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  • December 20, 2016 at 7:49 am
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    I think it’s not her fault. She grew up being told how great she was, but no one (not even Lorelai) told her that was not enough. You can be smart and have a diploma from an Ivy-League school – that does not give you a job. No one told Rory that and she found out the hard way: getting doors clsed on her face. She made bad choices when that happened, but it doesn’t mean she is a bad person. If anything, I believe what happened to her during the revival is gonna put her on a path that it’s gonna stick. She will pick something and go along with that.

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  • December 20, 2016 at 10:51 am
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    It felt to me like Amy wanted to tell a certain story, and told the story of a 22 yr-old Rory rather than 32. She doesn’t seem to have grown at all as a character. She’s pathetically clinging to a man who won’t respect her. I enjoyed Lorelai, but disliked Rory in the revival. :(

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  • December 21, 2016 at 5:00 pm
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    There seems to be an underlying theme among the respondents that the possibility of failure was a concept that Rory had been shielded from on her way through school and into the workforce. Not sure that is particularly accurate. On the first day of Chilton, the old HMC pointed out that she was significantly behind and would have to really bust her butt to catch up to all the students already highly successful and acclimated to the competitive nature of prep school. On the joy ride with Jess, he pointed out that her dream job would require an incredible amount of physical, emotional, and intellectual grit for her to succeed and not just happen because that was what she wanted. When the college recruiters dropped by Chilton, they inadvertently pointed out the flaws in her assumptions for how little it would take to distinguish herself from her peers [best grades and test scores, and an obvious essay] and be accepted to the college of her choice. In her first year at Yale, she had to drop a course to maintain a reasonable GPA. In the internship with Mitchem she found out that merely being competent and well liked was insufficient to move into the upper tier of prospective workforce candidates.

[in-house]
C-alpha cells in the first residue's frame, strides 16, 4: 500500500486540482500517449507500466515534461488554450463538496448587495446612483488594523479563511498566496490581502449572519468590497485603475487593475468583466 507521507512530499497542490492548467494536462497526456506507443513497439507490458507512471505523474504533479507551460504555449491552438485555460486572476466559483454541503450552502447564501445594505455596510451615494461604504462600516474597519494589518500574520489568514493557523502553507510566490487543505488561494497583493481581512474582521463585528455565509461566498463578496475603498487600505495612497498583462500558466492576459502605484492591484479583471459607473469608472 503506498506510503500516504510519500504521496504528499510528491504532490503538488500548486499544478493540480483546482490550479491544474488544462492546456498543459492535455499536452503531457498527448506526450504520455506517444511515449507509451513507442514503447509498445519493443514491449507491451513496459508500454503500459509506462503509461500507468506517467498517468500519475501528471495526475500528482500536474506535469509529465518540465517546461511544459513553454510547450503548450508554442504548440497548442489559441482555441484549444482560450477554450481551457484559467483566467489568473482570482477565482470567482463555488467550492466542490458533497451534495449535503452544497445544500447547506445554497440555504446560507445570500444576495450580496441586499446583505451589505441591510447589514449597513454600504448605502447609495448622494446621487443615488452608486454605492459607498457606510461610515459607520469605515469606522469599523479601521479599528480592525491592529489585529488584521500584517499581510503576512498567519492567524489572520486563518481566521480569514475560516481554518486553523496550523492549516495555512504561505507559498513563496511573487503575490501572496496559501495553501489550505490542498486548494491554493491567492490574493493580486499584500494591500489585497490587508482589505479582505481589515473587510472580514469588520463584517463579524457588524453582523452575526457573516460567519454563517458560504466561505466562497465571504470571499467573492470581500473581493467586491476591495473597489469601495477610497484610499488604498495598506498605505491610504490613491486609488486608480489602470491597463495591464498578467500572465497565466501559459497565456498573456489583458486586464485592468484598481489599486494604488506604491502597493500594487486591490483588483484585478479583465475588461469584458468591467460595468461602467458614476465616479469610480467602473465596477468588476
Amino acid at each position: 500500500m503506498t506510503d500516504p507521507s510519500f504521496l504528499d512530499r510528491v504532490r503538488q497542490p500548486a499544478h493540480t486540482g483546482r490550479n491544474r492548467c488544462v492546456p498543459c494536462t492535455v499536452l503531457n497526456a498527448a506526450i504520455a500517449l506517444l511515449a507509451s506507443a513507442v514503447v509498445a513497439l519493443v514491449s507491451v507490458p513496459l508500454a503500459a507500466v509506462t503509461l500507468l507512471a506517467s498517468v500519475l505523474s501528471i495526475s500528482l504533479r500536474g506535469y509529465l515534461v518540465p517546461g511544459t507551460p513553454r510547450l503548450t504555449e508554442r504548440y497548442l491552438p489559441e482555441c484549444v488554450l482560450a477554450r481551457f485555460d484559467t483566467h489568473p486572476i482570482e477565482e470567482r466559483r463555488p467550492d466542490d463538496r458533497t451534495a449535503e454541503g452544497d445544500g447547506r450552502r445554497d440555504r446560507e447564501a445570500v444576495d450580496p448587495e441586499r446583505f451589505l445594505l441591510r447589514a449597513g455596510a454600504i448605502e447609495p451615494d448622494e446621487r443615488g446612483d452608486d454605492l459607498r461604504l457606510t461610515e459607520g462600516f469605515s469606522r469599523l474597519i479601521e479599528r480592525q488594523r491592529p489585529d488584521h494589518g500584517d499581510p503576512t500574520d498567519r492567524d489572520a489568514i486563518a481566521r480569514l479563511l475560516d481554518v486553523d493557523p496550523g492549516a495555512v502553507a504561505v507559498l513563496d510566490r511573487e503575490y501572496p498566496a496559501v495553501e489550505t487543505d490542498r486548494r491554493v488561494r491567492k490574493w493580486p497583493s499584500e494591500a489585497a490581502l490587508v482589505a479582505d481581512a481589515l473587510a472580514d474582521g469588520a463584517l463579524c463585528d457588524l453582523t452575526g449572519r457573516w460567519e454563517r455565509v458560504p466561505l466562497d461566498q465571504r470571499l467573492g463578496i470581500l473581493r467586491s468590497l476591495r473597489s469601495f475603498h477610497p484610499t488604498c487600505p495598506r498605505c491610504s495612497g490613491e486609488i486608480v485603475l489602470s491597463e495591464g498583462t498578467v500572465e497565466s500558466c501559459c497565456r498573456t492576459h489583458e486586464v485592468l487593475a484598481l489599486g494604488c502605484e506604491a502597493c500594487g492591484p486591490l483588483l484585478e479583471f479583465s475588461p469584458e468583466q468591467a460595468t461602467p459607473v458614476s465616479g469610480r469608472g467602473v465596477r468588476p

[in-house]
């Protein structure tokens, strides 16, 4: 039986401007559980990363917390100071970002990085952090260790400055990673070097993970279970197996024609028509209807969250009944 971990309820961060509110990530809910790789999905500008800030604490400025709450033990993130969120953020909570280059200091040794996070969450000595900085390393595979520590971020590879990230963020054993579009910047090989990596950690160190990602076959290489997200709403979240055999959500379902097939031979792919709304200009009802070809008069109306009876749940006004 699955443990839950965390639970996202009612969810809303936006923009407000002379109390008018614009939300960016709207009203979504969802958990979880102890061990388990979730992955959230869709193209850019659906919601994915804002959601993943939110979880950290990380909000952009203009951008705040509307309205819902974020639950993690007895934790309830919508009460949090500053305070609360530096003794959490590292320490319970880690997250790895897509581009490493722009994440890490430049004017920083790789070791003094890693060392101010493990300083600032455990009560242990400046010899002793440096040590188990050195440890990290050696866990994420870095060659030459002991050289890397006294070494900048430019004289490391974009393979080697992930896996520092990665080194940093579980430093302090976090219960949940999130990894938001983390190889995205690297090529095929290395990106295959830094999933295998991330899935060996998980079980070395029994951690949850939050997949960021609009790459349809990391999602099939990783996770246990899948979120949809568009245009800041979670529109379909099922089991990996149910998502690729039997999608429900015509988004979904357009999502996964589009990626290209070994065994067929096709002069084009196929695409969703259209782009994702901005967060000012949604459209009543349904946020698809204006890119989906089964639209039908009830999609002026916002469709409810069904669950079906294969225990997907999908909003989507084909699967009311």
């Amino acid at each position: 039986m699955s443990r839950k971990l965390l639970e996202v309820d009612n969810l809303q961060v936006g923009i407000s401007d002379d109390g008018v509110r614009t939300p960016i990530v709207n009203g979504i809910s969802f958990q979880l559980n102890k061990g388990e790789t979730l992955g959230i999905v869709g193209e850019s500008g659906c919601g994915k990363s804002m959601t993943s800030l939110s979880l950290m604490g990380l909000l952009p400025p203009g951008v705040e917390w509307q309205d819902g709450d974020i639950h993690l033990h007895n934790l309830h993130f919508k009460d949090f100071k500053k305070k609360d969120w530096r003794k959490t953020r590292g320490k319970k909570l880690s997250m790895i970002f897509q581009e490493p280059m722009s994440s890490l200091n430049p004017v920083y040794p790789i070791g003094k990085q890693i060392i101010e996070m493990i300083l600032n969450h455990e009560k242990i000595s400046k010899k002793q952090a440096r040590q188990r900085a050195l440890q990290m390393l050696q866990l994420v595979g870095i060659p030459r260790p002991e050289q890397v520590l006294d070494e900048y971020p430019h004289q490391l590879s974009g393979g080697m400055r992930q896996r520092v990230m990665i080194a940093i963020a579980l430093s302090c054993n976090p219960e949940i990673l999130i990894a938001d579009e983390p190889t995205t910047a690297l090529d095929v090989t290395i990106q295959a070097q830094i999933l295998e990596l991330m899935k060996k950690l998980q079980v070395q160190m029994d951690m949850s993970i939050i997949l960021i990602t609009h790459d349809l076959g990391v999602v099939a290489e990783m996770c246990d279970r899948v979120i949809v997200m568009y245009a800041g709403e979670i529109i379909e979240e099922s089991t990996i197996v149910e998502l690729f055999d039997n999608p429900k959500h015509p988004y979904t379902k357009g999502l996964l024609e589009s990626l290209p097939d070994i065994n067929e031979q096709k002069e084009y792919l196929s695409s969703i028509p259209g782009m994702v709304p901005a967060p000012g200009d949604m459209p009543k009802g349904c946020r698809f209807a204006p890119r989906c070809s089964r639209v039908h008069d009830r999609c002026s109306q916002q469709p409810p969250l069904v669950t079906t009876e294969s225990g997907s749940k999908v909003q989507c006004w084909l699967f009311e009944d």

It seems like the only time she really got in gear was in competitive situations where she got to enjoy [almost perversely so and much like her Mom] showing people that they were underestimating her, whether it was Paris at Chilton or Logan, Mitchem and the YDN staff during her Yale time. And maybe that was part of the problem. After completing college, she still needed someone specific against whom to measure herself and compete against who was no longer there. Now it was just a nebulous pool of unknown competition, thus eroding her motivation and focus with each successive “nope, not interested” from prospective employers who never really explain the whys to the no and thus allowing her to slip through the cracks as time frittered away.

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  • December 22, 2016 at 8:01 am
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    Just now I realized the meaning of the song “where you lead I will follow” – it talks about the circle of life – like – no matter where u go and where u hide u wont be able to escape my personality trades and my destiny (Emily -> lorelai -> Rory)

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  • January 2, 2017 at 9:53 am
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    Our lives are the choices we make and this is true for Rory’s character in the reunion. But more than this, every story needs TENSION. And I think this was the key reason for the streak of failures in Rory’s personal life during the reunion episodes. The tension in the plot leaves us wanting more and wanting Rory to succeed. As for the viewer, we have had one role from the days of Chilton to the end of the series and that was to root for Rory’s success!